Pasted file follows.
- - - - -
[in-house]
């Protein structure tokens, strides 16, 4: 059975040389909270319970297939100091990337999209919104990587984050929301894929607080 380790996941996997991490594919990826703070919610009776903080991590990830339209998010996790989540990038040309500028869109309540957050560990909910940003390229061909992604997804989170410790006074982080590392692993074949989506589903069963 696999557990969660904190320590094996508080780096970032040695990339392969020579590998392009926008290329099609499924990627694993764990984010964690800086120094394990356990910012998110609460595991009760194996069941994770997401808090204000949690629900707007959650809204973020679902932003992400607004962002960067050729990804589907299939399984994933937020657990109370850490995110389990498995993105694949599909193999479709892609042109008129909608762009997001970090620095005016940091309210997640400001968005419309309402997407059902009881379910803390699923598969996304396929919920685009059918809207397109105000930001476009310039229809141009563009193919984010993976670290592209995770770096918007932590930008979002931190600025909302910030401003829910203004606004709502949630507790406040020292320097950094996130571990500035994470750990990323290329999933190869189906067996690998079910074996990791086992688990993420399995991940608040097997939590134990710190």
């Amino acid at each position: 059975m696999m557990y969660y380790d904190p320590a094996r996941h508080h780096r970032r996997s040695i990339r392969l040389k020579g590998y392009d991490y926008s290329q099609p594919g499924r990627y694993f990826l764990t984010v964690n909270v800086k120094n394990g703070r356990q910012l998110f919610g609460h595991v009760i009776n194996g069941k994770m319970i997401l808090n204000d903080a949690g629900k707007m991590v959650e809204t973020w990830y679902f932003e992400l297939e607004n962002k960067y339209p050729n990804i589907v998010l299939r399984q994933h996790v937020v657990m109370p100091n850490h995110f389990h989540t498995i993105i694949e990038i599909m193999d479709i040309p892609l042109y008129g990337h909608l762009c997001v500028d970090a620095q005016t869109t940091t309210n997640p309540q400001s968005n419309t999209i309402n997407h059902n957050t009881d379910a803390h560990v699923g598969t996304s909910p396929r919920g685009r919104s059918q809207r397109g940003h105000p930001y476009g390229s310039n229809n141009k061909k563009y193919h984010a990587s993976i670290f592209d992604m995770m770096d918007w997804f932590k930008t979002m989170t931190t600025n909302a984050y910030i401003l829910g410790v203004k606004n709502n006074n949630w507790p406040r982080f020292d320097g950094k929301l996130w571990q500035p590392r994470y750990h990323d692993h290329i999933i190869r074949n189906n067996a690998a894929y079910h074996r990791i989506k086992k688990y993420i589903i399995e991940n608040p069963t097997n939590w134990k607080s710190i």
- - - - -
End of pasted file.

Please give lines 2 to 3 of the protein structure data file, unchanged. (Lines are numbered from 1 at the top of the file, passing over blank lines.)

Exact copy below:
């Protein structure tokens, strides 16, 4: 059975040389909270319970297939100091990337999209919104990587984050929301894929607080 380790996941996997991490594919990826703070919610009776903080991590990830339209998010996790989540990038040309500028869109309540957050560990909910940003390229061909992604997804989170410790006074982080590392692993074949989506589903069963 696999557990969660904190320590094996508080780096970032040695990339392969020579590998392009926008290329099609499924990627694993764990984010964690800086120094394990356990910012998110609460595991009760194996069941994770997401808090204000949690629900707007959650809204973020679902932003992400607004962002960067050729990804589907299939399984994933937020657990109370850490995110389990498995993105694949599909193999479709892609042109008129909608762009997001970090620095005016940091309210997640400001968005419309309402997407059902009881379910803390699923598969996304396929919920685009059918809207397109105000930001476009310039229809141009563009193919984010993976670290592209995770770096918007932590930008979002931190600025909302910030401003829910203004606004709502949630507790406040020292320097950094996130571990500035994470750990990323290329999933190869189906067996690998079910074996990791086992688990993420399995991940608040097997939590134990710190």
């Amino acid at each position: 059975m696999m557990y969660y380790d904190p320590a094996r996941h508080h780096r970032r996997s040695i990339r392969l040389k020579g590998y392009d991490y926008s290329q099609p594919g499924r990627y694993f990826l764990t984010v964690n909270v800086k120094n394990g703070r356990q910012l998110f919610g609460h595991v009760i009776n194996g069941k994770m319970i997401l808090n204000d903080a949690g629900k707007m991590v959650e809204t973020w990830y679902f932003e992400l297939e607004n962002k960067y339209p050729n990804i589907v998010l299939r399984q994933h996790v937020v657990m109370p100091n850490h995110f389990h989540t498995i993105i694949e990038i599909m193999d479709i040309p892609l042109y008129g990337h909608l762009c997001v500028d970090a620095q005016t869109t940091t309210n997640p309540q400001s968005n419309t999209i309402n997407h059902n957050t009881d379910a803390h560990v699923g598969t996304s909910p396929r919920g685009r919104s059918q809207r397109g940003h105000p930001y476009g390229s310039n229809n141009k061909k563009y193919h984010a990587s993976i670290f592209d992604m995770m770096d918007w997804f932590k930008t979002m989170t931190t600025n909302a984050y910030i401003l829910g410790v203004k606004n709502n006074n949630w507790p406040r982080f020292d320097g950094k929301l996130w571990q500035p590392r994470y750990h990323d692993h290329i999933i190869r074949n189906n067996a690998a894929y079910h074996r990791i989506k086992k688990y993420i589903i399995e991940n608040p069963t097997n939590w134990k607080s710190i």